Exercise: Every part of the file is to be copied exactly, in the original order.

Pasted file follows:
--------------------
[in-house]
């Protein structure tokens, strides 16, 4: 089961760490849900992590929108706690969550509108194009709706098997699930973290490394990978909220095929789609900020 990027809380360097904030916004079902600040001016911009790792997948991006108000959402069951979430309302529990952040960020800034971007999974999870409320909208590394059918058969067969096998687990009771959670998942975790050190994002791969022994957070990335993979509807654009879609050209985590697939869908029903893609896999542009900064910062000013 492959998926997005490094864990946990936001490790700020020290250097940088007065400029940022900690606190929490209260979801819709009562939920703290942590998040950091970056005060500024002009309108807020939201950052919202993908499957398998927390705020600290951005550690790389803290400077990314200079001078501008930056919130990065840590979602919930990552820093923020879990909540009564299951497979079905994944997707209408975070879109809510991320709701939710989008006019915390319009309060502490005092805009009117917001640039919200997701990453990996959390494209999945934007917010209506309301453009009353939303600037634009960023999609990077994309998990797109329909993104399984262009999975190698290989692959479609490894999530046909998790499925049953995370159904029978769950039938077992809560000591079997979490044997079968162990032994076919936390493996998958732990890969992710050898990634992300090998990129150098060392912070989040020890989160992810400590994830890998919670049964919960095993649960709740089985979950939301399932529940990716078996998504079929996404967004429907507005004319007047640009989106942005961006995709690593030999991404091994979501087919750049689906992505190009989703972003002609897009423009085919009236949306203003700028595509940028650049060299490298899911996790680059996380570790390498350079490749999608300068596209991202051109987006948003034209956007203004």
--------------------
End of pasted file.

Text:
[in-house]
């Protein structure tokens, strides 16, 4: 089961760490849900992590929108706690969550509108194009709706098997699930973290490394990978909220095929789609900020 990027809380360097904030916004079902600040001016911009790792997948991006108000959402069951979430309302529990952040960020800034971007999974999870409320909208590394059918058969067969096998687990009771959670998942975790050190994002791969022994957070990335993979509807654009879609050209985590697939869908029903893609896999542009900064910062000013 492959998926997005490094864990946990936001490790700020020290250097940088007065400029940022900690606190929490209260979801819709009562939920703290942590998040950091970056005060500024002009309108807020939201950052919202993908499957398998927390705020600290951005550690790389803290400077990314200079001078501008930056919130990065840590979602919930990552820093923020879990909540009564299951497979079905994944997707209408975070879109809510991320709701939710989008006019915390319009309060502490005092805009009117917001640039919200997701990453990996959390494209999945934007917010209506309301453009009353939303600037634009960023999609990077994309998990797109329909993104399984262009999975190698290989692959479609490894999530046909998790499925049953995370159904029978769950039938077992809560000591079997979490044997079968162990032994076919936390493996998958732990890969992710050898990634992300090998990129150098060392912070989040020890989160992810400590994830890998919670049964919960095993649960709740089985979950939301399932529940990716078996998504079929996404967004429907507005004319007047640009989106942005961006995709690593030999991404091994979501087919750049689906992505190009989703972003002609897009423009085919009236949306203003700028595509940028650049060299490298899911996790680059996380570790390498350079490749999608300068596209991202051109987006948003034209956007203004």